An MBA is a unique degree. It qualifies you to do many things, yet alone it qualifies you to do nothing, all at the same time. As a result, many MBA students grapple with the same big question, whether to pursue more depth in a specific subject, or more breadth throughout the program. Many individuals are happy to explore many of the abundant opportunities that the modern world of work provides, while others plan to follow a narrower path.
“Why specialize?” is a common question MBA students ask as they enter a workforce where creative and novel solutions are highly valued. Finding synergies between diverse subjects by learning all we can about as many areas as possible seems like a smart decision. Similarly, many students object to the idea of closing doors, as they believe their life’s passion may lie behind any one of them, just waiting to be found. Well I’m writing here to tell you why I disagree.
I am, by nature, curious and multi-disciplinary. Like many MBA students, I’ve been swamped with a bevy of diverse activities since I was old enough to remember. From youth years spent rushing between swim practice and tennis camp, to a college experience balancing, at one point, three majors, swimming, music, and fraternity life, I’ve never been the type to choose a single path forgoing all others. When I reach forks in the road, my default setting is to take them. Yet I’m beginning to see the error in this approach.
Real breakthrough work does not come from following every path, but rather from focusing completely on a mission that aligns rare and valuable skills with newly possible opportunities. In his recent book, So Good They Can’t Ignore You, Georgetown computer science professor Cal Newport outlines the foolishness of believing that great work follows passion, arguing that the opposite is true. Individuals who develop deep knowledge in their field, who develop rare and valuable skills, and who understand the boundaries of their field, are able to identify a mission in the “adjacent possible,” and passion for this mission follows the work. The key is not to follow all paths hoping that they will come together in the end, but to explore the one big idea from every available angle, until the mission presents itself. It is this focus that allows diverse experience to lead to meaningful results.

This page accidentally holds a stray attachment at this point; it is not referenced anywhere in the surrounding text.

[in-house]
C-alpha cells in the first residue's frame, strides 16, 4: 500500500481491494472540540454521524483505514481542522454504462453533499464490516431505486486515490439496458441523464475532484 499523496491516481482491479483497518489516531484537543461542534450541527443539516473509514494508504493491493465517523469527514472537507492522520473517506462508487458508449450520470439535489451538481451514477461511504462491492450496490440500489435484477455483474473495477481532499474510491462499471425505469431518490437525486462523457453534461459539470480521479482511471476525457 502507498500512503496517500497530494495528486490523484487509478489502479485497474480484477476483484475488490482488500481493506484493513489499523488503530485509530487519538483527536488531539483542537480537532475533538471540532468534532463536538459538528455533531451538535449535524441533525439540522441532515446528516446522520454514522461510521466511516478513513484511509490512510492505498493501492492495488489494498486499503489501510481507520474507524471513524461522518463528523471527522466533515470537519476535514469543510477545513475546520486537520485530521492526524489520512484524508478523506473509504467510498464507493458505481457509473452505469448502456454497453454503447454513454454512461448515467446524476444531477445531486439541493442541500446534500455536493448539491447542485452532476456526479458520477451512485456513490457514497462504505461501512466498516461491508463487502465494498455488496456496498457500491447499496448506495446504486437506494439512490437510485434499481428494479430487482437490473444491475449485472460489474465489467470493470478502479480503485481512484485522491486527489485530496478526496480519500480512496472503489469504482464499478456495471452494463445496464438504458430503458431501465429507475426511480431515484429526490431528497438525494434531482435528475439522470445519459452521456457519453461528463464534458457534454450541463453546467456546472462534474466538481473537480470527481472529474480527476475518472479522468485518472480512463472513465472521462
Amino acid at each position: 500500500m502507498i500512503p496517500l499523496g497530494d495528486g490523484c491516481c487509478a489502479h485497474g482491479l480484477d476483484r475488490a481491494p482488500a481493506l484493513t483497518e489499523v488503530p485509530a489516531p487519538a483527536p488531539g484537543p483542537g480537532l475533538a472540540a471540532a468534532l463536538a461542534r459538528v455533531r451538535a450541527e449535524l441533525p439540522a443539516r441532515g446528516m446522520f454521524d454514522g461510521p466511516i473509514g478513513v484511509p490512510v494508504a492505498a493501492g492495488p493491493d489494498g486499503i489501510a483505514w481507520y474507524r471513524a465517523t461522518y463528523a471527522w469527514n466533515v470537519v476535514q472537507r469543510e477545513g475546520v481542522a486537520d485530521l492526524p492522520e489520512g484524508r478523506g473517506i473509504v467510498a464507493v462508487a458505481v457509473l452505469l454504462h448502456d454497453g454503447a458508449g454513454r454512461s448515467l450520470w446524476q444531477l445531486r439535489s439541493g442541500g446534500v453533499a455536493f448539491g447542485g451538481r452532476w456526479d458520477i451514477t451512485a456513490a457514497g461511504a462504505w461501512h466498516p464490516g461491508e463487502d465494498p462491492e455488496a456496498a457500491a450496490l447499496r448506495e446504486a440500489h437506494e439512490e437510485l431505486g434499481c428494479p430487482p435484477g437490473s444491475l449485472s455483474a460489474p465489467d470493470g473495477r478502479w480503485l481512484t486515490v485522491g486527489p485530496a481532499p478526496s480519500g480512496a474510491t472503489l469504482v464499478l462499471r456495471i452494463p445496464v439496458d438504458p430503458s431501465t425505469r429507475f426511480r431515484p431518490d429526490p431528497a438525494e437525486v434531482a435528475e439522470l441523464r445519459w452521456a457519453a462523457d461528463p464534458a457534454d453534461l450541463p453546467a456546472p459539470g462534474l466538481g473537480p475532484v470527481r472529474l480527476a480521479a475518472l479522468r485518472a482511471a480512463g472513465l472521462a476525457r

I am certainly not alone in expressing the following dilemma: “I have too many interests, how can I pick just one?” I believe that this abundance of choice is precisely the limiting factor that causes so many of us to avoid the focused approach to our careers. It is easy to look at all of the problems of the world and want to solve them all, yet not know where to begin. It is much more difficult to pick only one and attack it from all angles. Yet the latter path is the one that has proven successful time and time again. I believe that in order to overcome the paradox of choice, we must shift to a mindset of scarcity rather than abundance. Our time, energy, and efforts are scarce resources that must be deployed strategically.
Ideas to which devoting an entire career or life is worthwhile are never simple. It is daunting to select one big idea, for fear that it cannot be conquered, but, to quote Ben Franklin, “Energy and persistence conquer all things.”
Lest the preceding paragraphs be interpreted as an admonition to focus all of one’s studies in a specific subject area, allow me to clarify that this, too, would be too unfocused. For example, the Smith school offers finance classes covering everything from fixed income derivatives to international project finance. While there is certainly some consistency across finance classes, restricting your selection of courses to only finance misses the bigger opportunity. Financial deals must be negotiated, so perhaps the negotiations course would supplement a focus on finance. The market department offers a class in forecasting, which supports a finance focus for individuals interested in valuation. Similarly, for the finance student focused in international finance, global supply chain management and business law would offer compliments.
The key is to attack the same problem from multiple angles, not to take the same angle to attack every problem. To quote Abraham Maslow, “When all you have is a hammer, everything looks like a nail.”
David is the president of the part-time MBA association and works in Big 4 consulting, specializing in performing data analytics for financial services clients.